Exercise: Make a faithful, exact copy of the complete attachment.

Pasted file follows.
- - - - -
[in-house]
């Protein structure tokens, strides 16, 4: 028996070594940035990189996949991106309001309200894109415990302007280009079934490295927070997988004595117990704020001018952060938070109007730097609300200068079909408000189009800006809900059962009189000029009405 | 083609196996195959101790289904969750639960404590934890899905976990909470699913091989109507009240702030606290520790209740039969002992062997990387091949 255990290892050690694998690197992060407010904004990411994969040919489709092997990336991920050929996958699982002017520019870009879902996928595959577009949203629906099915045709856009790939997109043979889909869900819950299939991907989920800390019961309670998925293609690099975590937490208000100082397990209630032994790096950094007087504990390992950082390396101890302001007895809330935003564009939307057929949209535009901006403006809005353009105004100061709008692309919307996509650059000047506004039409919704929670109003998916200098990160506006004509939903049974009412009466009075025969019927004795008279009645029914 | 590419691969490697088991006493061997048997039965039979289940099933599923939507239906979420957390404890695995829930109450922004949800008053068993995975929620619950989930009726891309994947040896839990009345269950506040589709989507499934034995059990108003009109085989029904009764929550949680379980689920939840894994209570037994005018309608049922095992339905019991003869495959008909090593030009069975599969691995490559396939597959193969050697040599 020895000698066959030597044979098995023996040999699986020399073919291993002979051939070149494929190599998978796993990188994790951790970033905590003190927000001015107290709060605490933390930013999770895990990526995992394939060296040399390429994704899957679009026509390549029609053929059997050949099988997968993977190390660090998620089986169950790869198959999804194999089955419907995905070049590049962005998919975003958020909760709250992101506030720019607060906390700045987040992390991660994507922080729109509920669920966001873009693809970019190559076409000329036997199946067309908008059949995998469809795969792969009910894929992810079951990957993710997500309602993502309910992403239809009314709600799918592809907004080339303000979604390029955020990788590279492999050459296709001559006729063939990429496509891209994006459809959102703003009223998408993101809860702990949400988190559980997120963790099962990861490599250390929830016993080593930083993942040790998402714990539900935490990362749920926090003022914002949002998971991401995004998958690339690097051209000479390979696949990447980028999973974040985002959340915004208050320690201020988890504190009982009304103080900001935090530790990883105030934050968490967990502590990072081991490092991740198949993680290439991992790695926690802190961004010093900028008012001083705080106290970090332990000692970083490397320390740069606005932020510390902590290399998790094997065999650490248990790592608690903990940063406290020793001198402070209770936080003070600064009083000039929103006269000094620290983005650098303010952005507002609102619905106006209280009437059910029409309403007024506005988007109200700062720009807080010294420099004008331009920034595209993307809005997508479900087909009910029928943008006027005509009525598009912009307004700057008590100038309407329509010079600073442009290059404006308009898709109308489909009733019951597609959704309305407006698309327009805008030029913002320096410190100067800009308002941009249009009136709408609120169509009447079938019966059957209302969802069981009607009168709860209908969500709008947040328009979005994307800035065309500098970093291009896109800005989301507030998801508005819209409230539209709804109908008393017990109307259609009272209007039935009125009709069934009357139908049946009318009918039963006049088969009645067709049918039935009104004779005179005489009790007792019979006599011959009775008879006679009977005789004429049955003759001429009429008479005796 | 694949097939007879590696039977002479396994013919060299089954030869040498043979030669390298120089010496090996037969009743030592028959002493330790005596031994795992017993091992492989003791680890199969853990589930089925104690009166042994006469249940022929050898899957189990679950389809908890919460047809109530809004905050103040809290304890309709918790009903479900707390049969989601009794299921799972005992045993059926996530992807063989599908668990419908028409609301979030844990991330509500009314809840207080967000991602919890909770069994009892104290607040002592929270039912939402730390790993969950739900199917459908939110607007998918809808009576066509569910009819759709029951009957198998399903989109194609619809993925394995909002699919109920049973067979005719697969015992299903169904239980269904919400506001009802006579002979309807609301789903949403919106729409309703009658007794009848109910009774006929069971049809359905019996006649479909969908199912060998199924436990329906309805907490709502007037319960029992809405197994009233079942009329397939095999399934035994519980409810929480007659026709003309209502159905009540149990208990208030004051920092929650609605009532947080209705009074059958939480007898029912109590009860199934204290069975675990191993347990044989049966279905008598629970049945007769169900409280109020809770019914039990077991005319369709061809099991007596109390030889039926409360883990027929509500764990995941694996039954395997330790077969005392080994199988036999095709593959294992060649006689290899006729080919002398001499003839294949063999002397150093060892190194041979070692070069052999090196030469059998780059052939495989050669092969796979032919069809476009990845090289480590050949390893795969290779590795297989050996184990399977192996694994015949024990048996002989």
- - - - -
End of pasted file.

[in-house]
């Protein structure tokens, strides 16, 4: 028996070594940035990189996949991106309001309200894109415990302007280009079934490295927070997988004595117990704020001018952060938070109007730097609300200068079909408000189009800006809900059962009189000029009405 | 083609196996195959101790289904969750639960404590934890899905976990909470699913091989109507009240702030606290520790209740039969002992062997990387091949 255990290892050690694998690197992060407010904004990411994969040919489709092997990336991920050929996958699982002017520019870009879902996928595959577009949203629906099915045709856009790939997109043979889909869900819950299939991907989920800390019961309670998925293609690099975590937490208000100082397990209630032994790096950094007087504990390992950082390396101890302001007895809330935003564009939307057929949209535009901006403006809005353009105004100061709008692309919307996509650059000047506004039409919704929670109003998916200098990160506006004509939903049974009412009466009075025969019927004795008279009645029914 | 590419691969490697088991006493061997048997039965039979289940099933599923939507239906979420957390404890695995829930109450922004949800008053068993995975929620619950989930009726891309994947040896839990009345269950506040589709989507499934034995059990108003009109085989029904009764929550949680379980689920939840894994209570037994005018309608049922095992339905019991003869495959008909090593030009069975599969691995490559396939597959193969050697040599 020895000698066959030597044979098995023996040999699986020399073919291993002979051939070149494929190599998978796993990188994790951790970033905590003190927000001015107290709060605490933390930013999770895990990526995992394939060296040399390429994704899957679009026509390549029609053929059997050949099988997968993977190390660090998620089986169950790869198959999804194999089955419907995905070049590049962005998919975003958020909760709250992101506030720019607060906390700045987040992390991660994507922080729109509920669920966001873009693809970019190559076409000329036997199946067309908008059949995998469809795969792969009910894929992810079951990957993710997500309602993502309910992403239809009314709600799918592809907004080339303000979604390029955020990788590279492999050459296709001559006729063939990429496509891209994006459809959102703003009223998408993101809860702990949400988190559980997120963790099962990861490599250390929830016993080593930083993942040790998402714990539900935490990362749920926090003022914002949002998971991401995004998958690339690097051209000479390979696949990447980028999973974040985002959340915004208050320690201020988890504190009982009304103080900001935090530790990883105030934050968490967990502590990072081991490092991740198949993680290439991992790695926690802190961004010093900028008012001083705080106290970090332990000692970083490397320390740069606005932020510390902590290399998790094997065999650490248990790592608690903990940063406290020793001198402070209770936080003070600064009083000039929103006269000094620290983005650098303010952005507002609102619905106006209280009437059910029409309403007024506005988007109200700062720009807080010294420099004008331009920034595209993307809005997508479900087909009910029928943008006027005509009525598009912009307004700057008590100038309407329509010079600073442009290059404006308009898709109308489909009733019951597609959704309305407006698309327009805008030029913002320096410190100067800009308002941009249009009136709408609120169509009447079938019966059957209302969802069981009607009168709860209908969500709008947040328009979005994307800035065309500098970093291009896109800005989301507030998801508005819209409230539209709804109908008393017990109307259609009272209007039935009125009709069934009357139908049946009318009918039963006049088969009645067709049918039935009104004779005179005489009790007792019979006599011959009775008879006679009977005789004429049955003759001429009429008479005796 | 694949097939007879590696039977002479396994013919060299089954030869040498043979030669390298120089010496090996037969009743030592028959002493330790005596031994795992017993091992492989003791680890199969853990589930089925104690009166042994006469249940022929050898899957189990679950389809908890919460047809109530809004905050103040809290304890309709918790009903479900707390049969989601009794299921799972005992045993059926996530992807063989599908668990419908028409609301979030844990991330509500009314809840207080967000991602919890909770069994009892104290607040002592929270039912939402730390790993969950739900199917459908939110607007998918809808009576066509569910009819759709029951009957198998399903989109194609619809993925394995909002699919109920049973067979005719697969015992299903169904239980269904919400506001009802006579002979309807609301789903949403919106729409309703009658007794009848109910009774006929069971049809359905019996006649479909969908199912060998199924436990329906309805907490709502007037319960029992809405197994009233079942009329397939095999399934035994519980409810929480007659026709003309209502159905009540149990208990208030004051920092929650609605009532947080209705009074059958939480007898029912109590009860199934204290069975675990191993347990044989049966279905008598629970049945007769169900409280109020809770019914039990077991005319369709061809099991007596109390030889039926409360883990027929509500764990995941694996039954395997330790077969005392080994199988036999095709593959294992060649006689290899006729080919002398001499003839294949063999002397150093060892190194041979070692070069052999090196030469059998780059052939495989050669092969796979032919069809476009990845090289480590050949390893795969290779590795297989050996184990399977192996694994015949024990048996002989």